My surname of Delgado originated from Spain. I’ve never been to Granada, but Madrid and Seville are some of my favorite places in the world that I’ve ever visited. The beauty of the architecture is only surpassed by the kind warmth of the people that I encountered.
Writer-director Abid Khan’s feature film debut Granada Nights is a coming of age in your 20s story that is also a love letter to Granada, Spain, and the people who inhabit it. The film follows a British/Pakistani tourist named Ben (Antonio Aakeel) as he arrives in Granada to surprise his girlfriend Helen (Alice Sanders), only to find out that she’s moved on without him. Heartbroken, Ben wanders around the city until he meets a group of college students who help him let loose and enjoy his surroundings.
The only problem is that Ben still pines for his ex-girlfriend the entire time, and his new friends cannot for the life of them understand why. I think it’s an issue for the audience as well because we’re never really shown or told what is so special about Helen. We learn they were together for three years, and Ben is hung up on her and can’t let go, but why? Unexpectedly being dumped sucks, and many of us have been there before, but when you’re in your twenties, you usually move on. There’s a scene where an attractive woman wants to hook up with him six months after the breakup, but he can’t do it. That just doesn’t seem like a realistic response for most men, but it may be understandable if we were able to dig into Ben’s mindset (through flashbacks or dialogue) to see where this intense infatuation is coming from.
I enjoyed the fresh, international cast, even though some of the acting is a bit stiff at times. Antonio Aakeel is relatable as the leading man. Julius Fleischanderl as Oscar, Laura Frederico as Silvia, and Oscar Casas as Lucas all do a fine job of playing Ben’s new party-going friends. But Khan’s script doesn’t focus much time on telling us who these other characters are below the surface because it’s mainly about Ben’s journey of self-discovery amid relationship despair.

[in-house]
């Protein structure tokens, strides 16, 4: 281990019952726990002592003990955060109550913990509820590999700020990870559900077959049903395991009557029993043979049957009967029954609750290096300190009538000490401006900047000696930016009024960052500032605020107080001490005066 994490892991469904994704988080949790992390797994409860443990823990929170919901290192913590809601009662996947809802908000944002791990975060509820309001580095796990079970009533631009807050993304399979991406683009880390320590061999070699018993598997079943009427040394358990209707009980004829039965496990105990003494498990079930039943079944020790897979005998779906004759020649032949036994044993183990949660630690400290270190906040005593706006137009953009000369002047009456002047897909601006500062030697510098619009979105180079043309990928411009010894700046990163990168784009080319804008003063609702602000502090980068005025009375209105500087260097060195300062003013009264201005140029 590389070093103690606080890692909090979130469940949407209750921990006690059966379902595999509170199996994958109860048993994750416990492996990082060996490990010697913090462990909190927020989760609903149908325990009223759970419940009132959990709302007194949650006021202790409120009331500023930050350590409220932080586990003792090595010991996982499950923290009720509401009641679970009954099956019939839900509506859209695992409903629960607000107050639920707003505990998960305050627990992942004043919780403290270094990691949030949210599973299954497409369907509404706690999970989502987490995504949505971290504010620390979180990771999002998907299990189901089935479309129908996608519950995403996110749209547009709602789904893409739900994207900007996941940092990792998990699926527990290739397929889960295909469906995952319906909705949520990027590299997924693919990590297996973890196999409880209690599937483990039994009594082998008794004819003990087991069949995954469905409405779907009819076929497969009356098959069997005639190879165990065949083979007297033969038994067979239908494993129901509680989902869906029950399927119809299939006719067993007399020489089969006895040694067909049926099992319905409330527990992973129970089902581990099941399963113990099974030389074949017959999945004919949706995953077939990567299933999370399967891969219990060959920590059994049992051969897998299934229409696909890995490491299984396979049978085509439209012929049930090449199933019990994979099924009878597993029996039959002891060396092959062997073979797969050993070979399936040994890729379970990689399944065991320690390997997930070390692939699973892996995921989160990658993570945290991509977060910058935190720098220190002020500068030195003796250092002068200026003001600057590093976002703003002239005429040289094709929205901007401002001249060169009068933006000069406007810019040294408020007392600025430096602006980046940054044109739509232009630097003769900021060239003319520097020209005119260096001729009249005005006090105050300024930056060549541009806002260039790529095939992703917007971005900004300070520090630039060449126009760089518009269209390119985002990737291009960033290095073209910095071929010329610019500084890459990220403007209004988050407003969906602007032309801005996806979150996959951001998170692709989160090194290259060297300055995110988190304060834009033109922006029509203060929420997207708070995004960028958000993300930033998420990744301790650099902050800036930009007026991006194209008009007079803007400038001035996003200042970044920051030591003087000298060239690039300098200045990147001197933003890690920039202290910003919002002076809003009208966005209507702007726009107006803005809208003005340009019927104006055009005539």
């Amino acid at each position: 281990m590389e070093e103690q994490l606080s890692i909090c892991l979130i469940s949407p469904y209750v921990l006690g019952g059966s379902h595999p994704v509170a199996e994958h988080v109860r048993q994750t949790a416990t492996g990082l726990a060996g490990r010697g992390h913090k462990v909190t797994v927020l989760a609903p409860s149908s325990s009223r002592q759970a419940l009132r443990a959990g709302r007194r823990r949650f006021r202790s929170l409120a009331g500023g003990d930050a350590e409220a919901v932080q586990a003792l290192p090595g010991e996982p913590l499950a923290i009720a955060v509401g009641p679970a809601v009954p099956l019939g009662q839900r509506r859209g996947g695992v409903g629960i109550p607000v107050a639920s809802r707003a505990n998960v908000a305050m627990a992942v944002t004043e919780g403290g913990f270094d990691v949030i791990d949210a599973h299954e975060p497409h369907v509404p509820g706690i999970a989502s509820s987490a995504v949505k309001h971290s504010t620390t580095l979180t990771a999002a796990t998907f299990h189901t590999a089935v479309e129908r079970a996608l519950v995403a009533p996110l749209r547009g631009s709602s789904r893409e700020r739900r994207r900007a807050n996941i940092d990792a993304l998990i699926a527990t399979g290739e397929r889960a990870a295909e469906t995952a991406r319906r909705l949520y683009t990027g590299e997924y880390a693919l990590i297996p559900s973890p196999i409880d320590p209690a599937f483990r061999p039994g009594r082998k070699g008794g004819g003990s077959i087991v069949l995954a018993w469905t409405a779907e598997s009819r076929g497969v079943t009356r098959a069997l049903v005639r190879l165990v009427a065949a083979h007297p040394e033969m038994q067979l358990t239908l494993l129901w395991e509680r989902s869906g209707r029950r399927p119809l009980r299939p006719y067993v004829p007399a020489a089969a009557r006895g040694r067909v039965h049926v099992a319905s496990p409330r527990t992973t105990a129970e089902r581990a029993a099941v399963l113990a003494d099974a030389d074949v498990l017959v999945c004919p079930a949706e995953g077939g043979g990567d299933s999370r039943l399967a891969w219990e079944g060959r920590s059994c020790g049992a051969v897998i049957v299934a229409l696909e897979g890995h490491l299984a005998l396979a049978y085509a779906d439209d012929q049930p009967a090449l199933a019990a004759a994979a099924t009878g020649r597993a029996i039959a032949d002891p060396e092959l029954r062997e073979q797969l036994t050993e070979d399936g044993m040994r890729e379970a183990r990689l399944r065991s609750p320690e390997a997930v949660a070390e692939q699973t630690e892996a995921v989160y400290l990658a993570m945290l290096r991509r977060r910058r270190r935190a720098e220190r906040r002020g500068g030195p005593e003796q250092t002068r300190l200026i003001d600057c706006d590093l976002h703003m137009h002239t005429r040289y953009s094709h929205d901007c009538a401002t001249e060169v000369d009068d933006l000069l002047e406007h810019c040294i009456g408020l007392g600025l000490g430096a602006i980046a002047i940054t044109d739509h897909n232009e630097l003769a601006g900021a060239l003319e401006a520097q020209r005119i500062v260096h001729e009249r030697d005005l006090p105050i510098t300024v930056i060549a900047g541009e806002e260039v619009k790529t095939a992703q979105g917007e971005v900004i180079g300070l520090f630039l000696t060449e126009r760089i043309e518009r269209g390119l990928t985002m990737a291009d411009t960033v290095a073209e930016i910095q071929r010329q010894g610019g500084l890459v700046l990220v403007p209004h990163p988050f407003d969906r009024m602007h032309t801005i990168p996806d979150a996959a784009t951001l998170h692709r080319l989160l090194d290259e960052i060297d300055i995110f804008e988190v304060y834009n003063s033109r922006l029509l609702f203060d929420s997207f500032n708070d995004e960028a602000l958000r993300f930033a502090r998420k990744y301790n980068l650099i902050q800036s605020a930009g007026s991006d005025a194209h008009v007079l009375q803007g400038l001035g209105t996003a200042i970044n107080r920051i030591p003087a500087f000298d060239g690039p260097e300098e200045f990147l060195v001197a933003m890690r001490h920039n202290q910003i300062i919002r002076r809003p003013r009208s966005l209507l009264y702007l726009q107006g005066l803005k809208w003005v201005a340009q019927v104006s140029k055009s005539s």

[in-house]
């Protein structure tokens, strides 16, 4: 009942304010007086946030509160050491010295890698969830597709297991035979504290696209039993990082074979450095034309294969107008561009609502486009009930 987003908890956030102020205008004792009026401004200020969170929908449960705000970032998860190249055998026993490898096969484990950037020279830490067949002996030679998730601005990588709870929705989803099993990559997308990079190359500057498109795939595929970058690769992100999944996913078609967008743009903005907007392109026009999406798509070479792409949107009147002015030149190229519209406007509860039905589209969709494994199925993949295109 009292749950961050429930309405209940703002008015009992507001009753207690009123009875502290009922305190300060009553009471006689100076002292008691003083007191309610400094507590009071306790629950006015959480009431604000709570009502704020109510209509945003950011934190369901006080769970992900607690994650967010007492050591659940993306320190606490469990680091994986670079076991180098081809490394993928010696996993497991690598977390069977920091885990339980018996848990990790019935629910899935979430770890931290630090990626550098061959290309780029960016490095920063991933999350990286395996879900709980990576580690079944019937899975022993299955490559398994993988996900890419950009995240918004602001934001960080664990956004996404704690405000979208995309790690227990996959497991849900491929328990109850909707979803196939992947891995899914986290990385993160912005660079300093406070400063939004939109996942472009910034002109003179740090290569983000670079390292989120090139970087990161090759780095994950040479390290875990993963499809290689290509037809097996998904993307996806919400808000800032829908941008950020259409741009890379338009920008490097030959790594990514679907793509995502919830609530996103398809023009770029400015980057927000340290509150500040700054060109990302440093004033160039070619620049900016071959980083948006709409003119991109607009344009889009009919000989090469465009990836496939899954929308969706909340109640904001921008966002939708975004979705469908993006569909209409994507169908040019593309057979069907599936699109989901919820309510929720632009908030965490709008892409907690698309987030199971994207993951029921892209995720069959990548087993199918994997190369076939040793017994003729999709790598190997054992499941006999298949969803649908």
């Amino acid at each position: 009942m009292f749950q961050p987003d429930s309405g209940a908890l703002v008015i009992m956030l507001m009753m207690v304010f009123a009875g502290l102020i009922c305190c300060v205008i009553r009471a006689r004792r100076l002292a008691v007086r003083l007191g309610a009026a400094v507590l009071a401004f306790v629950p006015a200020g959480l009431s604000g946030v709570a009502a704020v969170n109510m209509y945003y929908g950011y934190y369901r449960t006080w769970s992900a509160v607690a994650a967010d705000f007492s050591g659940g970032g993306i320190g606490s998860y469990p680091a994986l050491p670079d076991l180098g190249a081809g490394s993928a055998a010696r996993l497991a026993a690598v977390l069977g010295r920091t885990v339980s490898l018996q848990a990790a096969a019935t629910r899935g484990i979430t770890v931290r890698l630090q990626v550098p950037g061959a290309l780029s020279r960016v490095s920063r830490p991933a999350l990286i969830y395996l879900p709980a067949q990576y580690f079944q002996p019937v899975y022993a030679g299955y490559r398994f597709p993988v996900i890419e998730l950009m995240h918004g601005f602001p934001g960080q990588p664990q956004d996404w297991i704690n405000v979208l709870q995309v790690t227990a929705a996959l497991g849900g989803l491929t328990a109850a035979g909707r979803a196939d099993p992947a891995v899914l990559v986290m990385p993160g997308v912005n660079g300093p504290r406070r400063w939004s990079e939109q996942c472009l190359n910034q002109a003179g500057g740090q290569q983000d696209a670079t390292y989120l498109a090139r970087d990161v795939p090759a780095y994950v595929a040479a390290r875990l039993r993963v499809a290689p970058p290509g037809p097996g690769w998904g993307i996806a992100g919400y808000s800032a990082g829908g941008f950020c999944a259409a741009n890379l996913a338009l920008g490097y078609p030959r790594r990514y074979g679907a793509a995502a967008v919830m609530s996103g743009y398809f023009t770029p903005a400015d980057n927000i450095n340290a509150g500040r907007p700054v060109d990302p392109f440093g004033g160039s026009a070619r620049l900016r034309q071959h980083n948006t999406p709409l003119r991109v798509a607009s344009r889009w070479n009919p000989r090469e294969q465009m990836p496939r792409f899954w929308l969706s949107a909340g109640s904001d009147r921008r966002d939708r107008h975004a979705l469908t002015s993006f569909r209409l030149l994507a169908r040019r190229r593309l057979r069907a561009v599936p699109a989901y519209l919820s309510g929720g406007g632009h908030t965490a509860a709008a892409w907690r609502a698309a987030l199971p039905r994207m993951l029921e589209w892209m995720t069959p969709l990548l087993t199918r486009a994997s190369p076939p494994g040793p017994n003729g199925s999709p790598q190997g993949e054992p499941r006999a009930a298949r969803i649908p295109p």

“…Ben wanders around the city until he meets a group of college students who help him let loose…”
Granada Nights starts out in a unique 1:1 aspect ratio and then slowly broadens to the more common widescreen as the movie progresses, coinciding with Ben expanding his horizons. The transitional shots of Granada are fantastic, making me wish for even more scenes that feature its architectural refinement or the beauty of the culture. This is shown in a fantastic flamenco dancing scene, which is the backdrop for Ben getting rejected by a different woman because he tells her that she reminds him of his ex.
The true journey of it all is one of self-discovery. This comes into clearer focus during a scene between Ben and a fellow Pakistani named Bilal (Ezra Khan), who offers some bits of wisdom. Ben explains that he feels like he doesn’t fully fit in with either British or Pakistani cultures. It’s like he’s a foreigner everywhere, so Bilal tells him, “Here, we are all foreigners together. Students, tourists, immigrants. Even the Spanish feel foreign in their city full of Moorish architecture… home is not where you are born or the color of your skin. It’s a feeling. It’s a connection, a sense of belonging.”
Abid Khan is Pakistani, so this sounds like some personal insight that he’s learned along the way. I wish that there was more Richard Linklater-esque dialogue like Bilal has in Granada Nights, but overall, it’s a worthwhile journey.
"…Aakeel is relatable as the leading man."